Since the 1970’s Mary Grigoriadis, an early figure in the Pattern and Decoration Movement, has created secular icons that are luscious in both color and texture. She applies layer upon layer of oil paint to build up a sumptuous, glowing surface of pronounced brushstrokes. “Just as Josef Albers investigated color relationships using squares within squares, Grigoriadis explores the interaction of patterns using a bilaterally symmetrical format of frames within frames,” (Hayden Herrera, Art in America) in her earliest works in the exhibition. These works incorporate poly-ethnic borders using sources as diverse as Byzantine icons, Native American fabrics and Islamic architecture. Rooted in her personal background, the paintings also explore the use of pattern in various art historical moments and in women’s crafts from western and nonwestern cultures. The works from the 1980’s expand on related themes but break free from the previous system of organization, as undulating forms take over the large canvases. Overall, the works in Stokescapes, exemplify Grigoriadis's unconventional use of materials and imagery, which caught the attention of reviewers as early as the mid-seventies, at the very inception of the Pattern and Decoration Movement.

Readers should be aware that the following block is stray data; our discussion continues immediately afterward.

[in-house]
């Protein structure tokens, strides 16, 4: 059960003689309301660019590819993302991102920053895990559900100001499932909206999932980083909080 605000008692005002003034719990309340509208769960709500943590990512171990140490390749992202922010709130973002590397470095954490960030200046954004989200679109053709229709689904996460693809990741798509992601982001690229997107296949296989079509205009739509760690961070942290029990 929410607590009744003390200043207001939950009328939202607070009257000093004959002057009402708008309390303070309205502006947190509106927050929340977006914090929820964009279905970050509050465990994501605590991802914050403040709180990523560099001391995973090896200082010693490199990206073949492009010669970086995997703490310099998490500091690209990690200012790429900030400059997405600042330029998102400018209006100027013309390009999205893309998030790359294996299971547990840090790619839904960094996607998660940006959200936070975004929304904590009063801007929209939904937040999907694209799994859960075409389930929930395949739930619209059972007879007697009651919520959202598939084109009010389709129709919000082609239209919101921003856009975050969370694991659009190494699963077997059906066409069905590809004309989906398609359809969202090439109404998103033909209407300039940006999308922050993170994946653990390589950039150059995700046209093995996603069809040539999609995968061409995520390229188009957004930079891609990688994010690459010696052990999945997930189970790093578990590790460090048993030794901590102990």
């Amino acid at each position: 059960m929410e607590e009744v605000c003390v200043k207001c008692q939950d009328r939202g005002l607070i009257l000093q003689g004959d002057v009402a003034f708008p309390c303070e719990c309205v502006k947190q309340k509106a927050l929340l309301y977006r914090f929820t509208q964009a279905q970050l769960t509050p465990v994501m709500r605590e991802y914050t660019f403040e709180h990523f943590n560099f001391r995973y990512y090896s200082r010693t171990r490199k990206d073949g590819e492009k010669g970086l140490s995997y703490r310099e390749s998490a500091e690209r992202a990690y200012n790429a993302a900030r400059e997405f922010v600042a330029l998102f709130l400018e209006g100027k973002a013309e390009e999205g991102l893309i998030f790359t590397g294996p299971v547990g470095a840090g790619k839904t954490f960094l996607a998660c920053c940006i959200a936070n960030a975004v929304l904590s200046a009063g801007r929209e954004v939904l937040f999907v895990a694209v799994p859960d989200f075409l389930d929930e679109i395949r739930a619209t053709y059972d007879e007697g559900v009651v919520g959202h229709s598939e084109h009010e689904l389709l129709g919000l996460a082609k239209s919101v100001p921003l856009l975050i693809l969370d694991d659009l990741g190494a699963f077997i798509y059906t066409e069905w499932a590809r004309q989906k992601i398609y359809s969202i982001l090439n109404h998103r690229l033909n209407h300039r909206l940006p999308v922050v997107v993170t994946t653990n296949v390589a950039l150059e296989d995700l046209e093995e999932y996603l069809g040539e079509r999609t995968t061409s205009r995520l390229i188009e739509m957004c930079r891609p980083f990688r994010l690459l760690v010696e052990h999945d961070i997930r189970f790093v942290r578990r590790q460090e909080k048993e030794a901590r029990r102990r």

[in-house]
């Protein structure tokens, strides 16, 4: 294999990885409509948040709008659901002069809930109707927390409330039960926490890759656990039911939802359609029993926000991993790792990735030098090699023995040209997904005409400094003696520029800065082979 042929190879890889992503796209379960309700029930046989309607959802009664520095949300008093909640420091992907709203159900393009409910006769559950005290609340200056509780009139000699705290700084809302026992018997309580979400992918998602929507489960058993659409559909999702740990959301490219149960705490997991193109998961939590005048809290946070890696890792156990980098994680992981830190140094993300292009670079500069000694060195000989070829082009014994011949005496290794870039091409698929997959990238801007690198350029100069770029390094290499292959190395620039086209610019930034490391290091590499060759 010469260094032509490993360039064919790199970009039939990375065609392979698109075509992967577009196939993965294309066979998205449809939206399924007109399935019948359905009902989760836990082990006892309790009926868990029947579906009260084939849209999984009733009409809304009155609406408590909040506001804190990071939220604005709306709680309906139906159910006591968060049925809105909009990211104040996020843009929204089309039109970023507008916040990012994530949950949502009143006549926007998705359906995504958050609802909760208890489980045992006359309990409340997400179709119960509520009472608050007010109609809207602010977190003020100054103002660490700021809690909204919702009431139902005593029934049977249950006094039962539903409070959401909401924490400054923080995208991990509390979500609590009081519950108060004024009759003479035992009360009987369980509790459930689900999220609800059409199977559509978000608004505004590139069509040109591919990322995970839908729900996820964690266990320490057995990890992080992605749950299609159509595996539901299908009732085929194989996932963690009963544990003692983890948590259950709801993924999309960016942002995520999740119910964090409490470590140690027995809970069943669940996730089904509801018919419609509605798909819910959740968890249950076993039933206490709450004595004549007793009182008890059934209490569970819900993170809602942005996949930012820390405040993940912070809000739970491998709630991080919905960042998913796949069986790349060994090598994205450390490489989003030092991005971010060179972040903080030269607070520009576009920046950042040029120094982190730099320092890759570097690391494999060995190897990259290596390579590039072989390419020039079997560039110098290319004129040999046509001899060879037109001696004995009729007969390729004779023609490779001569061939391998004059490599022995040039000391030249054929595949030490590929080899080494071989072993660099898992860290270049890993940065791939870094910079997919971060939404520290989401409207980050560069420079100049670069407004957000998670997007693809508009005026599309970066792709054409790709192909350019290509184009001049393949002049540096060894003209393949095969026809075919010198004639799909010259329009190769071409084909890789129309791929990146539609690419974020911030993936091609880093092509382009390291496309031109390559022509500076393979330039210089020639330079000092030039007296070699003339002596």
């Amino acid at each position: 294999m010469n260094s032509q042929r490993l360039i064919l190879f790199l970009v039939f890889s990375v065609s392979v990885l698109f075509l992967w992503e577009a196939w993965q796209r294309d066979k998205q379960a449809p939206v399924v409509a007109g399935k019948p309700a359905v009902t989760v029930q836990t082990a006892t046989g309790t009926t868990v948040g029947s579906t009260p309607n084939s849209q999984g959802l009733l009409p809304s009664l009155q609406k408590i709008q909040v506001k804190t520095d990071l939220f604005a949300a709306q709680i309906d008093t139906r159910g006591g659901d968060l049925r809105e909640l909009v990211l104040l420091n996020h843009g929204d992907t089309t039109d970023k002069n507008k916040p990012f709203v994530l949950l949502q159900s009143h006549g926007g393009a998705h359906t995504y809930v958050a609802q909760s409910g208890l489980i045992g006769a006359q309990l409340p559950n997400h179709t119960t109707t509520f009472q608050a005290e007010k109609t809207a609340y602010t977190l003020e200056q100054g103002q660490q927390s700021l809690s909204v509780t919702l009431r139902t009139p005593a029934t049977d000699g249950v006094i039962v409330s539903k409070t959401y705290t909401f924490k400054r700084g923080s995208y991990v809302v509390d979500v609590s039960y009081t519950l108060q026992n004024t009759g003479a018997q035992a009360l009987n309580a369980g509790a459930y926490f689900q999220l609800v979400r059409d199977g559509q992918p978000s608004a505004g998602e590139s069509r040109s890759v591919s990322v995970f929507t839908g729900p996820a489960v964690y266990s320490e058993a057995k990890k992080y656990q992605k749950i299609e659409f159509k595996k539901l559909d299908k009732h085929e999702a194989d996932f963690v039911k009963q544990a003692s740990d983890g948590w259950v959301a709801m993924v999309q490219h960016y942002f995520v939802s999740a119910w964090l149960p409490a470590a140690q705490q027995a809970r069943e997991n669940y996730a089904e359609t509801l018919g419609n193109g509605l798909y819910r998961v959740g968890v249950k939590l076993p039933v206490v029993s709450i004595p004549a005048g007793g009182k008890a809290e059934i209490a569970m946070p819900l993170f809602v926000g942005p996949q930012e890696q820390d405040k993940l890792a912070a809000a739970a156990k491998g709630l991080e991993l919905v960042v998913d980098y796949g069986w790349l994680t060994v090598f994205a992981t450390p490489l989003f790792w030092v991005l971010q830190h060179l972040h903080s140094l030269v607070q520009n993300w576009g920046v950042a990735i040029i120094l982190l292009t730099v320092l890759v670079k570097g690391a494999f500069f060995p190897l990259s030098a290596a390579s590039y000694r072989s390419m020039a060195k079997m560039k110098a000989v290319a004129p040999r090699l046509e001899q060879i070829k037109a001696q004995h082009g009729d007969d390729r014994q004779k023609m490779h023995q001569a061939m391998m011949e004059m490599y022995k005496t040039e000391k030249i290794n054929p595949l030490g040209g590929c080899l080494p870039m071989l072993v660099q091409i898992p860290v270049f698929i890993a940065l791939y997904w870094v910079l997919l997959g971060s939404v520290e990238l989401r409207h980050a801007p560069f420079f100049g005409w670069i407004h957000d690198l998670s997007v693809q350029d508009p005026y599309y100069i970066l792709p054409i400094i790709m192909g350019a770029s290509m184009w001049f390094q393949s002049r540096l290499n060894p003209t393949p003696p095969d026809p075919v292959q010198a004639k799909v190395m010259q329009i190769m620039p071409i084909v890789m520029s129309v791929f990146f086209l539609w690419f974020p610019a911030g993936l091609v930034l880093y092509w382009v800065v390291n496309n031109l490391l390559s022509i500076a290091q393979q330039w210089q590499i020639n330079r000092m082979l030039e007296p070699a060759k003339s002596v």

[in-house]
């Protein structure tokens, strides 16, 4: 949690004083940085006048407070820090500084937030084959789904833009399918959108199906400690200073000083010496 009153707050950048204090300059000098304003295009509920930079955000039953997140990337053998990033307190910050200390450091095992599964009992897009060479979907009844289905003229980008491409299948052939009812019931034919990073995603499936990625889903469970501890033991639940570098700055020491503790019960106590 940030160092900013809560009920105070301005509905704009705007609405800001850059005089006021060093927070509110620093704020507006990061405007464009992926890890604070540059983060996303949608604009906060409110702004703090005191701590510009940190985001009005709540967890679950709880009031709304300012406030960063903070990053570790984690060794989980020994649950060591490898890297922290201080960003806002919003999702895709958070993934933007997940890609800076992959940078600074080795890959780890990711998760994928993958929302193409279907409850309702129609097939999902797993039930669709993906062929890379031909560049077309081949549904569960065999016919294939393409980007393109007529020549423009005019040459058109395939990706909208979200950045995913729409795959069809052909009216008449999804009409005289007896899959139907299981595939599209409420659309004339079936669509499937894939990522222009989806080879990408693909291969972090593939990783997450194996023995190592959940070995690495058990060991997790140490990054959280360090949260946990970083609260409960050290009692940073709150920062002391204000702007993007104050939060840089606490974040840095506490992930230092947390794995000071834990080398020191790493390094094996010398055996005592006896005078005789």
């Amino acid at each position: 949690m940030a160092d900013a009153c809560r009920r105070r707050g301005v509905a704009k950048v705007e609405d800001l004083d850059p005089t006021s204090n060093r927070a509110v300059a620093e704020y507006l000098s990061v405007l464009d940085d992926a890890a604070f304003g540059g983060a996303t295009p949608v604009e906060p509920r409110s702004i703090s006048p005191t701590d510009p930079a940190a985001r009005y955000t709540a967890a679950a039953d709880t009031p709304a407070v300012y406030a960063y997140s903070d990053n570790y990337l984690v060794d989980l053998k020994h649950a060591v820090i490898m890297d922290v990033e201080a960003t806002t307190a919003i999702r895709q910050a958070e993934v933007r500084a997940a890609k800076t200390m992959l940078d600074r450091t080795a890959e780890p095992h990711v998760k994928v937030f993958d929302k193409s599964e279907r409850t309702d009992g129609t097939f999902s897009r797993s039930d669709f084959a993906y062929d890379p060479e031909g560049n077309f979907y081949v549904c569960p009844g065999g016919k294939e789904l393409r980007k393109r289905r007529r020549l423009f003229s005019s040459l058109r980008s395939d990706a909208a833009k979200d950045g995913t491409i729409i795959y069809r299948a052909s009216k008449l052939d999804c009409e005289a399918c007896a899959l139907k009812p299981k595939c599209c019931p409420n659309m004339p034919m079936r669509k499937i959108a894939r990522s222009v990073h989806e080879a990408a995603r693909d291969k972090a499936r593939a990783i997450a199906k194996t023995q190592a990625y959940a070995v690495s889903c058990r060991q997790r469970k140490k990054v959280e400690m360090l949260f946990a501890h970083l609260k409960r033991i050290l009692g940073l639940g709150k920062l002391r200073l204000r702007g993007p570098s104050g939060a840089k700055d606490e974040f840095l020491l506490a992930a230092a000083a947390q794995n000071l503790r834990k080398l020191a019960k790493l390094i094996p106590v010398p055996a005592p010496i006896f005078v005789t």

Mary Grigoriadis ’s work has been reviewed in Art in America, Artforum, Arts Magazine, ARTNews and The New York Times, among other publications. She has exhibited in venues including: The Whitney Museum of American Art, NY; the Brooklyn Museum, NY; the Aldrich Museum, CT; the Queens Museum, NY; the U.S. Embassies in Belgrade, Pretoria, Cape Town and Athens; the Museum of Contemporary Art in Thessaloniki, Greece; the Kresge Art Museum, MI; The Bronx Museum, NY; and The American Academy of Arts and Letters, NY. Her work is included in numerous public collections: The Virginia Museum of Fine Art, VA; the Eli and Edythe Broad Art Museum at MSU, MI; the Chase Manhattan Bank Art Collection, NY; the Parrish Art Museum, NY; the U.S. Embassy Annex in Athens; the Vorres Museum, Greece; the Derfner Museum, NY, the Guild Hall Museum, NY; the Smithsonian Museum, Washington, DC; and the National Museum of Women in the Arts, Washington, DC. In 1972 Grigoriadis was a founding member of A.I.R. Gallery, the first gallery for women artists in the United States. She lives and works in New York City.